Suffolk: Magistrates more likely to send women to prison in Suffolk than most other parts of the country
- Credit: PA
Magistrates are twice as likely to send women to prison in Suffolk than in some other parts of the country, a penal reform charity has warned.
Research released today by The Howard League for Penal Reform shows how sentencing rates for women vary across the country.
Their data has revealed that 1.6% of all female defendants in the county were given custodial sentences in 2011 – more than twice the rate of other areas in the country, including Lancashire, Lincolnshire, Northumbria and Wiltshire.
The figure rose slightly from 2001, up from 1.5%, which is also the current England and Wales average.
The research also showed 8.1% of female defendants in Suffolk were handed a community sentence, below the 9% national average, amid calls from the charity that more community sentences need to be imposed to improve rehabilitation.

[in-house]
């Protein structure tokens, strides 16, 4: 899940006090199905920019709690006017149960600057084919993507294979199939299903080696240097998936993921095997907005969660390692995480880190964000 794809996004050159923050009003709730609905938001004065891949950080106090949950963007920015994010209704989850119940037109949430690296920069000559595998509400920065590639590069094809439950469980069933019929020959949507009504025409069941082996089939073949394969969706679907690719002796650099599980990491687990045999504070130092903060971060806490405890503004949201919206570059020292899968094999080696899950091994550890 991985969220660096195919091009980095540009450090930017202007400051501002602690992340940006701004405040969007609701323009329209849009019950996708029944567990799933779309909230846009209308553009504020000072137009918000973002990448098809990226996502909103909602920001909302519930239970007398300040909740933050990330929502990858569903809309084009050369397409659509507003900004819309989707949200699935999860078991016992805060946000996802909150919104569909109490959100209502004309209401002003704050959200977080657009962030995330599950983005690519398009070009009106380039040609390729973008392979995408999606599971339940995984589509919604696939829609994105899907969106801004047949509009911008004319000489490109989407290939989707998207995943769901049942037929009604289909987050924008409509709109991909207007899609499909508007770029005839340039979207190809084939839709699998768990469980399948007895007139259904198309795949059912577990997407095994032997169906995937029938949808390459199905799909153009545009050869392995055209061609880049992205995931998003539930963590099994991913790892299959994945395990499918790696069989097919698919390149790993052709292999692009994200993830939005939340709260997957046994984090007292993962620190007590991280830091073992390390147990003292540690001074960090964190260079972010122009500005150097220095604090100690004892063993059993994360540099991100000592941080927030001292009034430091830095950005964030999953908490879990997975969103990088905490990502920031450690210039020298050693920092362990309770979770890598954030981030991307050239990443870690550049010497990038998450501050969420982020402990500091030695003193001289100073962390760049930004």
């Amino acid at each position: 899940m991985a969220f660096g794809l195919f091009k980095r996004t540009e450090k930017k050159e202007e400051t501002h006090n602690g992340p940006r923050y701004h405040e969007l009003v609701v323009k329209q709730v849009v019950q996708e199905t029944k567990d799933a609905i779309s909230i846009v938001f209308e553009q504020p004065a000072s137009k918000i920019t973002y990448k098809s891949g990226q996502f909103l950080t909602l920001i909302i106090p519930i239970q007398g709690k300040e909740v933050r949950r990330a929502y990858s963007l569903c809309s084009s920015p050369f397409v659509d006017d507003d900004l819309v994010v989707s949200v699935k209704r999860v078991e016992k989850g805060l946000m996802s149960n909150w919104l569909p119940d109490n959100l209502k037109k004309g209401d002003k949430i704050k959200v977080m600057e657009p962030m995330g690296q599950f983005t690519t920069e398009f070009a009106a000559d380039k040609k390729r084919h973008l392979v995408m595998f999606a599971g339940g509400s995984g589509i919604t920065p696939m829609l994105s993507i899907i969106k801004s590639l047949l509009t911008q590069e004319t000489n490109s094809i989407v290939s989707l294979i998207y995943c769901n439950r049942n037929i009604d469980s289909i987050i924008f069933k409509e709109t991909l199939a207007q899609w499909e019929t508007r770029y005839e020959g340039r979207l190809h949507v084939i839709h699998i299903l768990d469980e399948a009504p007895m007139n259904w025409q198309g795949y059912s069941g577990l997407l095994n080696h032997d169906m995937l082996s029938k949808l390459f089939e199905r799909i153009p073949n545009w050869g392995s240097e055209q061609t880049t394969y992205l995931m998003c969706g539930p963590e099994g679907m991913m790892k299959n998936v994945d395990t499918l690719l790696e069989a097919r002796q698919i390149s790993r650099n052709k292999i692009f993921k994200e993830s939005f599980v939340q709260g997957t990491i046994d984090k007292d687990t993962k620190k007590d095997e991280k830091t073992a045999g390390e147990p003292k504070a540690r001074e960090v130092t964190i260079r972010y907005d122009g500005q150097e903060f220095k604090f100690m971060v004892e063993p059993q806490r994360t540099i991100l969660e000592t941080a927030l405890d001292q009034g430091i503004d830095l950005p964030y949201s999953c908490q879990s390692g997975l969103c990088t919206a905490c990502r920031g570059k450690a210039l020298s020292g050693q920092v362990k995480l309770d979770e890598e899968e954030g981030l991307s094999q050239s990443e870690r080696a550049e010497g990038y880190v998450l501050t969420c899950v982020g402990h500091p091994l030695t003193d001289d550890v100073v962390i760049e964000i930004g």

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Frances Crook, chief executive of the Howard League for Penal Reform, said: “We are concerned that it remains the case that a woman convicted of a non-violent offence is more likely to go to prison than a man.
“Women who find themselves in court often need a lot of support.
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“They are often victims of crimes themselves such as domestic abuse or pimping. Sending these women to prison for a few weeks is not the answer to the complex issues in their lives.
“We are concerned that legislation currently going through parliament may make the situation for women worse.
“The Offender Rehabilitation Bill extends short prison sentences with a year of supervision in the community but it is unclear how specialist services for women will survive as the government seeks to privatise probation using large regional contracts that will squeeze out small local providers.”
The annual meeting of the All Party Parliamentary Group on Women in the Penal System was due to meet to discuss the issue today.